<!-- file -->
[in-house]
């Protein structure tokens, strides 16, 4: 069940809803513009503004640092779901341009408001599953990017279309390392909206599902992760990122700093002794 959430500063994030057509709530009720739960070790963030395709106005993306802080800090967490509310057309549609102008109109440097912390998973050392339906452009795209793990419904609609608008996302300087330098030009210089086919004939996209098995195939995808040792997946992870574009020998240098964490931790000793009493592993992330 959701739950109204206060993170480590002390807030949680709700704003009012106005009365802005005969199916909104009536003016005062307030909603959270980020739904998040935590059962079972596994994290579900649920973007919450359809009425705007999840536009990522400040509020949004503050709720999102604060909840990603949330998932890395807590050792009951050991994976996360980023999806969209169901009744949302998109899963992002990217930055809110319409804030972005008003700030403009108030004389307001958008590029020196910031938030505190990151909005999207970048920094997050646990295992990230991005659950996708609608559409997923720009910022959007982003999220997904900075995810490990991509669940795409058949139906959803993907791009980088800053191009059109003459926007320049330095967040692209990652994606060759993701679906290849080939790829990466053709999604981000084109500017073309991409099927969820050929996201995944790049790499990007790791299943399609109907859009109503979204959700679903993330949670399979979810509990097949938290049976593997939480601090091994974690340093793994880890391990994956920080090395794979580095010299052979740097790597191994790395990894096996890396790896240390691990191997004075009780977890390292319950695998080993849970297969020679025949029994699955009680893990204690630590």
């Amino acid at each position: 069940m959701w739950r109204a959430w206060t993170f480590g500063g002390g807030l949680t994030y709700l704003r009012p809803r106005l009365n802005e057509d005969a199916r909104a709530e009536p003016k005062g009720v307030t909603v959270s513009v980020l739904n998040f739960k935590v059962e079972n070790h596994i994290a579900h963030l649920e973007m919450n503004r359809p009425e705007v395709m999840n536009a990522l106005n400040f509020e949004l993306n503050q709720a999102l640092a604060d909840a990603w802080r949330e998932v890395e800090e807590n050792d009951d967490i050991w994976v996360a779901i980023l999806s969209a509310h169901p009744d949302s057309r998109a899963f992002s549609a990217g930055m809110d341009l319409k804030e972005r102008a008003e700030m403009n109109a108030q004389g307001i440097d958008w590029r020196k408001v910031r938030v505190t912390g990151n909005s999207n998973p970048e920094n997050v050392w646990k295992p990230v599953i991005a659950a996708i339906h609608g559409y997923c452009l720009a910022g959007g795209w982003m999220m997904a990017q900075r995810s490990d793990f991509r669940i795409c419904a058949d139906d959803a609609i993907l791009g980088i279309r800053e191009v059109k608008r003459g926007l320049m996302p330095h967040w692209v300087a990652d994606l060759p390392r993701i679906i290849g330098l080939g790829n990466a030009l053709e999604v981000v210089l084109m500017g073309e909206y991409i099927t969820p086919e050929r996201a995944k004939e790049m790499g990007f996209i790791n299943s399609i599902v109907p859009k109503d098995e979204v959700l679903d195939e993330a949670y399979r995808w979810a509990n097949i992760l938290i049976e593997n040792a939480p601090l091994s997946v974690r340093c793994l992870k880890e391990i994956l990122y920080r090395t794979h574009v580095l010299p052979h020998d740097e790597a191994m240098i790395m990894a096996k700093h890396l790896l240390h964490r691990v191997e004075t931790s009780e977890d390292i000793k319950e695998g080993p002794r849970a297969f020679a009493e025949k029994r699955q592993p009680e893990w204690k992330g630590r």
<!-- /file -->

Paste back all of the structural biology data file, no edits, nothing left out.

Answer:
[in-house]
């Protein structure tokens, strides 16, 4: 069940809803513009503004640092779901341009408001599953990017279309390392909206599902992760990122700093002794 959430500063994030057509709530009720739960070790963030395709106005993306802080800090967490509310057309549609102008109109440097912390998973050392339906452009795209793990419904609609608008996302300087330098030009210089086919004939996209098995195939995808040792997946992870574009020998240098964490931790000793009493592993992330 959701739950109204206060993170480590002390807030949680709700704003009012106005009365802005005969199916909104009536003016005062307030909603959270980020739904998040935590059962079972596994994290579900649920973007919450359809009425705007999840536009990522400040509020949004503050709720999102604060909840990603949330998932890395807590050792009951050991994976996360980023999806969209169901009744949302998109899963992002990217930055809110319409804030972005008003700030403009108030004389307001958008590029020196910031938030505190990151909005999207970048920094997050646990295992990230991005659950996708609608559409997923720009910022959007982003999220997904900075995810490990991509669940795409058949139906959803993907791009980088800053191009059109003459926007320049330095967040692209990652994606060759993701679906290849080939790829990466053709999604981000084109500017073309991409099927969820050929996201995944790049790499990007790791299943399609109907859009109503979204959700679903993330949670399979979810509990097949938290049976593997939480601090091994974690340093793994880890391990994956920080090395794979580095010299052979740097790597191994790395990894096996890396790896240390691990191997004075009780977890390292319950695998080993849970297969020679025949029994699955009680893990204690630590």
């Amino acid at each position: 069940m959701w739950r109204a959430w206060t993170f480590g500063g002390g807030l949680t994030y709700l704003r009012p809803r106005l009365n802005e057509d005969a199916r909104a709530e009536p003016k005062g009720v307030t909603v959270s513009v980020l739904n998040f739960k935590v059962e079972n070790h596994i994290a579900h963030l649920e973007m919450n503004r359809p009425e705007v395709m999840n536009a990522l106005n400040f509020e949004l993306n503050q709720a999102l640092a604060d909840a990603w802080r949330e998932v890395e800090e807590n050792d009951d967490i050991w994976v996360a779901i980023l999806s969209a509310h169901p009744d949302s057309r998109a899963f992002s549609a990217g930055m809110d341009l319409k804030e972005r102008a008003e700030m403009n109109a108030q004389g307001i440097d958008w590029r020196k408001v910031r938030v505190t912390g990151n909005s999207n998973p970048e920094n997050v050392w646990k295992p990230v599953i991005a659950a996708i339906h609608g559409y997923c452009l720009a910022g959007g795209w982003m999220m997904a990017q900075r995810s490990d793990f991509r669940i795409c419904a058949d139906d959803a609609i993907l791009g980088i279309r800053e191009v059109k608008r003459g926007l320049m996302p330095h967040w692209v300087a990652d994606l060759p390392r993701i679906i290849g330098l080939g790829n990466a030009l053709e999604v981000v210089l084109m500017g073309e909206y991409i099927t969820p086919e050929r996201a995944k004939e790049m790499g990007f996209i790791n299943s399609i599902v109907p859009k109503d098995e979204v959700l679903d195939e993330a949670y399979r995808w979810a509990n097949i992760l938290i049976e593997n040792a939480p601090l091994s997946v974690r340093c793994l992870k880890e391990i994956l990122y920080r090395t794979h574009v580095l010299p052979h020998d740097e790597a191994m240098i790395m990894a096996k700093h890396l790896l240390h964490r691990v191997e004075t931790s009780e977890d390292i000793k319950e695998g080993p002794r849970a297969f020679a009493e025949k029994r699955q592993p009680e893990w204690k992330g630590r």